Cross-platform content producer Lions Gate Entertainment (NYSE:LGF-A) (NYSE:LGF-B) reported financial results after the closing bell on Thursday, covering the first quarter of fiscal 2020. The company posted modest top-line growth alongside deeper bottom-line losses. The entertainment giant is absorbing higher operating costs as its streaming-video services expand around the world.

Here's a closer look at Lions Gate's latest report.

Lions Gate's second-quarter results: The raw numbers


Q2 2019

Q2 2018



$964 million

$933 million


Net income (loss) attributable to shareholders

($54 million)

($8 million)


GAAP earnings (loss) per share (diluted)




Data source: Lions Gate. GAAP = generally accepted accounting principles.

What happened with Lions Gate this quarter?

  • Lions Gate generated $67 million of adjusted operating income before depreciation and amortization in the second quarter, down from $117 million in the year-ago period. This non-GAAP metric, often shortened to OIBDA, measures Lions Gate's total segment profits in a way that resembles how management looks at the company's operating profits.
  • The motion picture division saw sales rise 9% to $398 million. The third release in the John Wick franchise accounted for most of the gains here, having grossed $320 million on a global level.
  • TV production sales held fairly steady at $280 million. The segment's profits increased by 60% to $25 million thanks to shifting broadcast schedules for some of Lions Gate's most popular series.
  • In the media networks segment, revenue grew 5% to $372 million. The Starz Networks premium cable channels provided a stable operating base, lifting revenue by 3%. Sales of streaming services soared 72% to $6.4 million, while the Starzplay International service boosted its top-line contribution from $100,000 to $3.1 million.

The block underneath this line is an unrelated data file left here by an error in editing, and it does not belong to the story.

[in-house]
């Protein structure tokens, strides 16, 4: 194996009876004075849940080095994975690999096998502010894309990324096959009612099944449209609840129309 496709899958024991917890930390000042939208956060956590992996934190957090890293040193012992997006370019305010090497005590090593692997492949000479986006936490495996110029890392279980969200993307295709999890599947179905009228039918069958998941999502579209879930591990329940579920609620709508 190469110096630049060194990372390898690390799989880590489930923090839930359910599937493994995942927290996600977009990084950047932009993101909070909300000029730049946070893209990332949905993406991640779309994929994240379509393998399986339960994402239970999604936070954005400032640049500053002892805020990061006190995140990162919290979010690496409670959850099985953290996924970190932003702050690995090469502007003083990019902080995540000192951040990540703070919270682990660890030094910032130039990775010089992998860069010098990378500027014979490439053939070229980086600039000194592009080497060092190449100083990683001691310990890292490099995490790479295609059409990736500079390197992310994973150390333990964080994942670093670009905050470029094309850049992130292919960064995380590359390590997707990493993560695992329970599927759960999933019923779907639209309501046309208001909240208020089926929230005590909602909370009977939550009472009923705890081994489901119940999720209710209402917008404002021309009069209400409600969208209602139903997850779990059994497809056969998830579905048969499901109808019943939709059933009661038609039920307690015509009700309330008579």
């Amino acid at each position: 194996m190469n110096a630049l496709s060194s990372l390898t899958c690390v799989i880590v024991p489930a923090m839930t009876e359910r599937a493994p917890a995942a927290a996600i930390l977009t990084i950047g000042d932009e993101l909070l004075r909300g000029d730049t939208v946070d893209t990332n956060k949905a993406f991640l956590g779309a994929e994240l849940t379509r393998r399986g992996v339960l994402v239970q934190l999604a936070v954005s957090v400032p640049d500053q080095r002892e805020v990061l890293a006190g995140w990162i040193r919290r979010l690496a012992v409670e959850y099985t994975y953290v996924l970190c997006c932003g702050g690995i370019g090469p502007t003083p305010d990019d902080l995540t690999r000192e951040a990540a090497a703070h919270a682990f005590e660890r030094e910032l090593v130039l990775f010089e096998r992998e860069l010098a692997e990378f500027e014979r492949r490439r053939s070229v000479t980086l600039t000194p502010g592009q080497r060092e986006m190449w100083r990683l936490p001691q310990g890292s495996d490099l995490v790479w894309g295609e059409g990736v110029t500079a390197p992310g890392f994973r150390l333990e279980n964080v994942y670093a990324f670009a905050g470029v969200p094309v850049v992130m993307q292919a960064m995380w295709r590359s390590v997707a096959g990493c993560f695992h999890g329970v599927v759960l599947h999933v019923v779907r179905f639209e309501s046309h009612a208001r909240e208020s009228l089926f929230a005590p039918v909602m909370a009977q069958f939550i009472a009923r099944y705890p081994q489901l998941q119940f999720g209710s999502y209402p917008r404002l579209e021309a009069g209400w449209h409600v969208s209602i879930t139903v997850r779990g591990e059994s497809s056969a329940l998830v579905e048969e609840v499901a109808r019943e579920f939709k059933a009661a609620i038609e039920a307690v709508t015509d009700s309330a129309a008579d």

Close-up shot of a hand holding a TV remote. In the distance, we see a blurry TV screen.

Image source: Getty Images.

What management had to say

In the earnings call, Lions Gate CEO Jon Feltheimer noted that his company must be willing to change along with a rapidly evolving entertainment industry.

"I want to spend a moment talking about how we're positioning ourselves in a world that is changing faster than ever before in which talent cost continue to increase and media consolidation has created scale of previously unimaginable proportions," Feltheimer said. "We continue to play our own game to find success according to our own terms and create value according to our own benchmarks. And as we continue to build upon a unique, non-replicable portfolio of assets that includes deep film and television pipelines, a 17,000-title library, and a premium global subscription platform, we will continue to create value that is incremental, enduring, and increasingly well-understood."

Looking ahead

Lions Gate is not known for issuing detailed financial guidance. Instead, Feltheimer discussed the long-term prospects of each business segment in broad terms.

  • In the motion picture division, Lions Gate wants to scale its production efforts to expand its market share. Mid-budget action movies like the John Wick films are getting the job done, and investors should expect more of this content type.
  • The television segment is turning into a producer of high-quality content for a variety of broadcasting platforms. "We like our role better than ever," Feltheimer said.
  • The Starz group will continue to roll out streaming-video services globally while focusing on "premium programming for women" in the domestic market.

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